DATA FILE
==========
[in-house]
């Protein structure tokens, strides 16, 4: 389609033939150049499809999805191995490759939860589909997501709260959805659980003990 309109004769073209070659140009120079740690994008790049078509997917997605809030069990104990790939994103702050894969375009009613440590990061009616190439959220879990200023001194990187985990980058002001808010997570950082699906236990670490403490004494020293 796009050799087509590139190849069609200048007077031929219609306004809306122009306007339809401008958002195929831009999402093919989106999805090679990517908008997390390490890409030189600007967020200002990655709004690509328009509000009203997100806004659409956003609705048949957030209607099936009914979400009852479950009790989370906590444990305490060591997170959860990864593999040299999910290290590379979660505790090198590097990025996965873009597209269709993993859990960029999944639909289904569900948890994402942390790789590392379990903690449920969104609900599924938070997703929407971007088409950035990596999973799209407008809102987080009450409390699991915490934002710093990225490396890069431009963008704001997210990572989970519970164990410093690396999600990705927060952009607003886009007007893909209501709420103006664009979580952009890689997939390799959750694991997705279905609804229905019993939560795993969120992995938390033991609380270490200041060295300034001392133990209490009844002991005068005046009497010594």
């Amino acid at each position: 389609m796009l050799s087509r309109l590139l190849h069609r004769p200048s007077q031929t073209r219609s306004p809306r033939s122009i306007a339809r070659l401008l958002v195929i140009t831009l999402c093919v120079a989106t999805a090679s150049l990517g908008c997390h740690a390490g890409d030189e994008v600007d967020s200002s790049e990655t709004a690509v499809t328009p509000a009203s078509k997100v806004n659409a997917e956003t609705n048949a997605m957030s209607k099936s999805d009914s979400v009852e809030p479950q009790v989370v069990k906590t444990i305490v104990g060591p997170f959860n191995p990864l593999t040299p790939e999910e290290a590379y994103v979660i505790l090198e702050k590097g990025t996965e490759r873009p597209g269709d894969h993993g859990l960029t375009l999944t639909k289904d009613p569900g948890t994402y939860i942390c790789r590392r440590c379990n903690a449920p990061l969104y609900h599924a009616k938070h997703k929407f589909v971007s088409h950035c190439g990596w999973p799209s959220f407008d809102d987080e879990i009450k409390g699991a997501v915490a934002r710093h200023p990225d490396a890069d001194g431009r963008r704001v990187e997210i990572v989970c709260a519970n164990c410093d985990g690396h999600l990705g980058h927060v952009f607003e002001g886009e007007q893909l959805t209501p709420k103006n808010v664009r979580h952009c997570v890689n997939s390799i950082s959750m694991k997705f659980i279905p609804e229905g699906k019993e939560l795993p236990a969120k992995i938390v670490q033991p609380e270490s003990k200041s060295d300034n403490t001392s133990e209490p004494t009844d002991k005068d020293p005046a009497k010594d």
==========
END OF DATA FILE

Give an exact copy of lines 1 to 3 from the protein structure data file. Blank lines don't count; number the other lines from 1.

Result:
[in-house]
């Protein structure tokens, strides 16, 4: 389609033939150049499809999805191995490759939860589909997501709260959805659980003990 309109004769073209070659140009120079740690994008790049078509997917997605809030069990104990790939994103702050894969375009009613440590990061009616190439959220879990200023001194990187985990980058002001808010997570950082699906236990670490403490004494020293 796009050799087509590139190849069609200048007077031929219609306004809306122009306007339809401008958002195929831009999402093919989106999805090679990517908008997390390490890409030189600007967020200002990655709004690509328009509000009203997100806004659409956003609705048949957030209607099936009914979400009852479950009790989370906590444990305490060591997170959860990864593999040299999910290290590379979660505790090198590097990025996965873009597209269709993993859990960029999944639909289904569900948890994402942390790789590392379990903690449920969104609900599924938070997703929407971007088409950035990596999973799209407008809102987080009450409390699991915490934002710093990225490396890069431009963008704001997210990572989970519970164990410093690396999600990705927060952009607003886009007007893909209501709420103006664009979580952009890689997939390799959750694991997705279905609804229905019993939560795993969120992995938390033991609380270490200041060295300034001392133990209490009844002991005068005046009497010594």
């Amino acid at each position: 389609m796009l050799s087509r309109l590139l190849h069609r004769p200048s007077q031929t073209r219609s306004p809306r033939s122009i306007a339809r070659l401008l958002v195929i140009t831009l999402c093919v120079a989106t999805a090679s150049l990517g908008c997390h740690a390490g890409d030189e994008v600007d967020s200002s790049e990655t709004a690509v499809t328009p509000a009203s078509k997100v806004n659409a997917e956003t609705n048949a997605m957030s209607k099936s999805d009914s979400v009852e809030p479950q009790v989370v069990k906590t444990i305490v104990g060591p997170f959860n191995p990864l593999t040299p790939e999910e290290a590379y994103v979660i505790l090198e702050k590097g990025t996965e490759r873009p597209g269709d894969h993993g859990l960029t375009l999944t639909k289904d009613p569900g948890t994402y939860i942390c790789r590392r440590c379990n903690a449920p990061l969104y609900h599924a009616k938070h997703k929407f589909v971007s088409h950035c190439g990596w999973p799209s959220f407008d809102d987080e879990i009450k409390g699991a997501v915490a934002r710093h200023p990225d490396a890069d001194g431009r963008r704001v990187e997210i990572v989970c709260a519970n164990c410093d985990g690396h999600l990705g980058h927060v952009f607003e002001g886009e007007q893909l959805t209501p709420k103006n808010v664009r979580h952009c997570v890689n997939s390799i950082s959750m694991k997705f659980i279905p609804e229905g699906k019993e939560l795993p236990a969120k992995i938390v670490q033991p609380e270490s003990k200041s060295d300034n403490t001392s133990e209490p004494t009844d002991k005068d020293p005046a009497k010594d």